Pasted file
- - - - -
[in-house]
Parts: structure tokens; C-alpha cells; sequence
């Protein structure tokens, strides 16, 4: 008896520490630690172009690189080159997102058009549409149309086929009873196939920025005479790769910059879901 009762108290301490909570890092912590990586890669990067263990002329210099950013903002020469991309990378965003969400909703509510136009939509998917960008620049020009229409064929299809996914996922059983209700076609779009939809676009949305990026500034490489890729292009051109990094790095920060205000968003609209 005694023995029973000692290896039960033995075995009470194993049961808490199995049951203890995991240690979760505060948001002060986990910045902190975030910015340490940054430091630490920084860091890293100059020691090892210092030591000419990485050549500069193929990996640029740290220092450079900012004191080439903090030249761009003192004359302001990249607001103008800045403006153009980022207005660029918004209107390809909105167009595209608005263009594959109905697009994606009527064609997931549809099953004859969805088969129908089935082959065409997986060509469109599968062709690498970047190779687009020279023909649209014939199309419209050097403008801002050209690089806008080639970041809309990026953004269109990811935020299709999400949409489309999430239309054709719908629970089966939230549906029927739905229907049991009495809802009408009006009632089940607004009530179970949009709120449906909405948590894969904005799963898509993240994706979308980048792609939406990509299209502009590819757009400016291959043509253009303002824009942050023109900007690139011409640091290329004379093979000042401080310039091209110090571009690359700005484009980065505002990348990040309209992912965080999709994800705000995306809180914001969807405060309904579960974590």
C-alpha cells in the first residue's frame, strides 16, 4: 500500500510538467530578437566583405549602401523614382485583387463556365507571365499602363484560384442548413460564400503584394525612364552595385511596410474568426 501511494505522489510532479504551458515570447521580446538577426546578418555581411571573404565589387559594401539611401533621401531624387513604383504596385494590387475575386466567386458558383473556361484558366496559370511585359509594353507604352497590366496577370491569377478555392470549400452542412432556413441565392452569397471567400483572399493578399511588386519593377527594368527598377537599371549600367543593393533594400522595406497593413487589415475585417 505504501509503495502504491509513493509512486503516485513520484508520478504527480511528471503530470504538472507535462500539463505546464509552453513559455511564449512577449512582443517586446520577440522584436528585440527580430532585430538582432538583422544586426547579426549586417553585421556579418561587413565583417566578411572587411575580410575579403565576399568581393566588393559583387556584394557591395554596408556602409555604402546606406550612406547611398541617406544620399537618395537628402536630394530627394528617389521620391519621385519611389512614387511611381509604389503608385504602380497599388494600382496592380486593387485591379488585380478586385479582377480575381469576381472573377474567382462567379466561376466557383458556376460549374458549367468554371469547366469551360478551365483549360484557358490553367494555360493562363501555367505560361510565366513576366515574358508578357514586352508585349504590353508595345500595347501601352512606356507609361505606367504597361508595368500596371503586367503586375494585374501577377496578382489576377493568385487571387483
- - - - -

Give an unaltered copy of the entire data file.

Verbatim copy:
[in-house]
Parts: structure tokens; C-alpha cells; sequence
């Protein structure tokens, strides 16, 4: 008896520490630690172009690189080159997102058009549409149309086929009873196939920025005479790769910059879901 009762108290301490909570890092912590990586890669990067263990002329210099950013903002020469991309990378965003969400909703509510136009939509998917960008620049020009229409064929299809996914996922059983209700076609779009939809676009949305990026500034490489890729292009051109990094790095920060205000968003609209 005694023995029973000692290896039960033995075995009470194993049961808490199995049951203890995991240690979760505060948001002060986990910045902190975030910015340490940054430091630490920084860091890293100059020691090892210092030591000419990485050549500069193929990996640029740290220092450079900012004191080439903090030249761009003192004359302001990249607001103008800045403006153009980022207005660029918004209107390809909105167009595209608005263009594959109905697009994606009527064609997931549809099953004859969805088969129908089935082959065409997986060509469109599968062709690498970047190779687009020279023909649209014939199309419209050097403008801002050209690089806008080639970041809309990026953004269109990811935020299709999400949409489309999430239309054709719908629970089966939230549906029927739905229907049991009495809802009408009006009632089940607004009530179970949009709120449906909405948590894969904005799963898509993240994706979308980048792609939406990509299209502009590819757009400016291959043509253009303002824009942050023109900007690139011409640091290329004379093979000042401080310039091209110090571009690359700005484009980065505002990348990040309209992912965080999709994800705000995306809180914001969807405060309904579960974590």
C-alpha cells in the first residue's frame, strides 16, 4: 500500500510538467530578437566583405549602401523614382485583387463556365507571365499602363484560384442548413460564400503584394525612364552595385511596410474568426 501511494505522489510532479504551458515570447521580446538577426546578418555581411571573404565589387559594401539611401533621401531624387513604383504596385494590387475575386466567386458558383473556361484558366496559370511585359509594353507604352497590366496577370491569377478555392470549400452542412432556413441565392452569397471567400483572399493578399511588386519593377527594368527598377537599371549600367543593393533594400522595406497593413487589415475585417 505504501509503495502504491509513493509512486503516485513520484508520478504527480511528471503530470504538472507535462500539463505546464509552453513559455511564449512577449512582443517586446520577440522584436528585440527580430532585430538582432538583422544586426547579426549586417553585421556579418561587413565583417566578411572587411575580410575579403565576399568581393566588393559583387556584394557591395554596408556602409555604402546606406550612406547611398541617406544620399537618395537628402536630394530627394528617389521620391519621385519611389512614387511611381509604389503608385504602380497599388494600382496592380486593387485591379488585380478586385479582377480575381469576381472573377474567382462567379466561376466557383458556376460549374458549367468554371469547366469551360478551365483549360484557358490553367494555360493562363501555367505560361510565366513576366515574358508578357514586352508585349504590353508595345500595347501601352512606356507609361505606367504597361508595368500596371503586367503586375494585374501577377496578382489576377493568385487571387483